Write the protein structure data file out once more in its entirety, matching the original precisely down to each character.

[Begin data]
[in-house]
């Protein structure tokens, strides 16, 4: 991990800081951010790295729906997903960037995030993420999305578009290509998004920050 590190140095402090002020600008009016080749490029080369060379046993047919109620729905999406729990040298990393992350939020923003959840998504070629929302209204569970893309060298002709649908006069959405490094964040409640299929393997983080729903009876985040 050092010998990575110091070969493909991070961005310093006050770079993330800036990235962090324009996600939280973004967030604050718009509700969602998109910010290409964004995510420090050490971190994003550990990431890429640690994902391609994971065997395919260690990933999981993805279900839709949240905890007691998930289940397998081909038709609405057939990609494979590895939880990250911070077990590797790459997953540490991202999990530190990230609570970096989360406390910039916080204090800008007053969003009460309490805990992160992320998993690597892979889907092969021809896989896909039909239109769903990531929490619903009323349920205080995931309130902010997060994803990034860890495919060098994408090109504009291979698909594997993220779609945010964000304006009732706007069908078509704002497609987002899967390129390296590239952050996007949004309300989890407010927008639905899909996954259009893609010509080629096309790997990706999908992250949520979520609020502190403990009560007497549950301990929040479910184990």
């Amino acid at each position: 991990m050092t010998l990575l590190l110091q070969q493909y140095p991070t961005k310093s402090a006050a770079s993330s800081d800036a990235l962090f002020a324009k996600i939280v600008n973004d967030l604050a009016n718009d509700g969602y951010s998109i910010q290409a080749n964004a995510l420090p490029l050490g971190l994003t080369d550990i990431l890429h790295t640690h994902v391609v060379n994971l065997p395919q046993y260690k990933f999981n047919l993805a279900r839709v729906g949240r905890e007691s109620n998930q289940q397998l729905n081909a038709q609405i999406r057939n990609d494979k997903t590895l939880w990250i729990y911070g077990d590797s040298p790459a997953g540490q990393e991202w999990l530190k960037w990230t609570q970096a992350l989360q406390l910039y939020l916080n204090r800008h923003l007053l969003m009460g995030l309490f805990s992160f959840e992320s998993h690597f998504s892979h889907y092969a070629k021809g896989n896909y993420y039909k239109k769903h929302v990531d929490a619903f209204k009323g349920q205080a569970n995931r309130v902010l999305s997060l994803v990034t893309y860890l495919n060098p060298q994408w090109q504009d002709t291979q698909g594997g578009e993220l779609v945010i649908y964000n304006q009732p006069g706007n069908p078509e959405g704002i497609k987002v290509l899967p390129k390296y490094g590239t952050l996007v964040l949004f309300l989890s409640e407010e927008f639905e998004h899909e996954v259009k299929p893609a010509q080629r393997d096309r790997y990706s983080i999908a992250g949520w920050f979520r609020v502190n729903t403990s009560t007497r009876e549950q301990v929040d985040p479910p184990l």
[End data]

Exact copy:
[in-house]
């Protein structure tokens, strides 16, 4: 991990800081951010790295729906997903960037995030993420999305578009290509998004920050 590190140095402090002020600008009016080749490029080369060379046993047919109620729905999406729990040298990393992350939020923003959840998504070629929302209204569970893309060298002709649908006069959405490094964040409640299929393997983080729903009876985040 050092010998990575110091070969493909991070961005310093006050770079993330800036990235962090324009996600939280973004967030604050718009509700969602998109910010290409964004995510420090050490971190994003550990990431890429640690994902391609994971065997395919260690990933999981993805279900839709949240905890007691998930289940397998081909038709609405057939990609494979590895939880990250911070077990590797790459997953540490991202999990530190990230609570970096989360406390910039916080204090800008007053969003009460309490805990992160992320998993690597892979889907092969021809896989896909039909239109769903990531929490619903009323349920205080995931309130902010997060994803990034860890495919060098994408090109504009291979698909594997993220779609945010964000304006009732706007069908078509704002497609987002899967390129390296590239952050996007949004309300989890407010927008639905899909996954259009893609010509080629096309790997990706999908992250949520979520609020502190403990009560007497549950301990929040479910184990």
């Amino acid at each position: 991990m050092t010998l990575l590190l110091q070969q493909y140095p991070t961005k310093s402090a006050a770079s993330s800081d800036a990235l962090f002020a324009k996600i939280v600008n973004d967030l604050a009016n718009d509700g969602y951010s998109i910010q290409a080749n964004a995510l420090p490029l050490g971190l994003t080369d550990i990431l890429h790295t640690h994902v391609v060379n994971l065997p395919q046993y260690k990933f999981n047919l993805a279900r839709v729906g949240r905890e007691s109620n998930q289940q397998l729905n081909a038709q609405i999406r057939n990609d494979k997903t590895l939880w990250i729990y911070g077990d590797s040298p790459a997953g540490q990393e991202w999990l530190k960037w990230t609570q970096a992350l989360q406390l910039y939020l916080n204090r800008h923003l007053l969003m009460g995030l309490f805990s992160f959840e992320s998993h690597f998504s892979h889907y092969a070629k021809g896989n896909y993420y039909k239109k769903h929302v990531d929490a619903f209204k009323g349920q205080a569970n995931r309130v902010l999305s997060l994803v990034t893309y860890l495919n060098p060298q994408w090109q504009d002709t291979q698909g594997g578009e993220l779609v945010i649908y964000n304006q009732p006069g706007n069908p078509e959405g704002i497609k987002v290509l899967p390129k390296y490094g590239t952050l996007v964040l949004f309300l989890s409640e407010e927008f639905e998004h899909e996954v259009k299929p893609a010509q080629r393997d096309r790997y990706s983080i999908a992250g949520w920050f979520r609020v502190n729903t403990s009560t007497r009876e549950q301990v929040d985040p479910p184990l």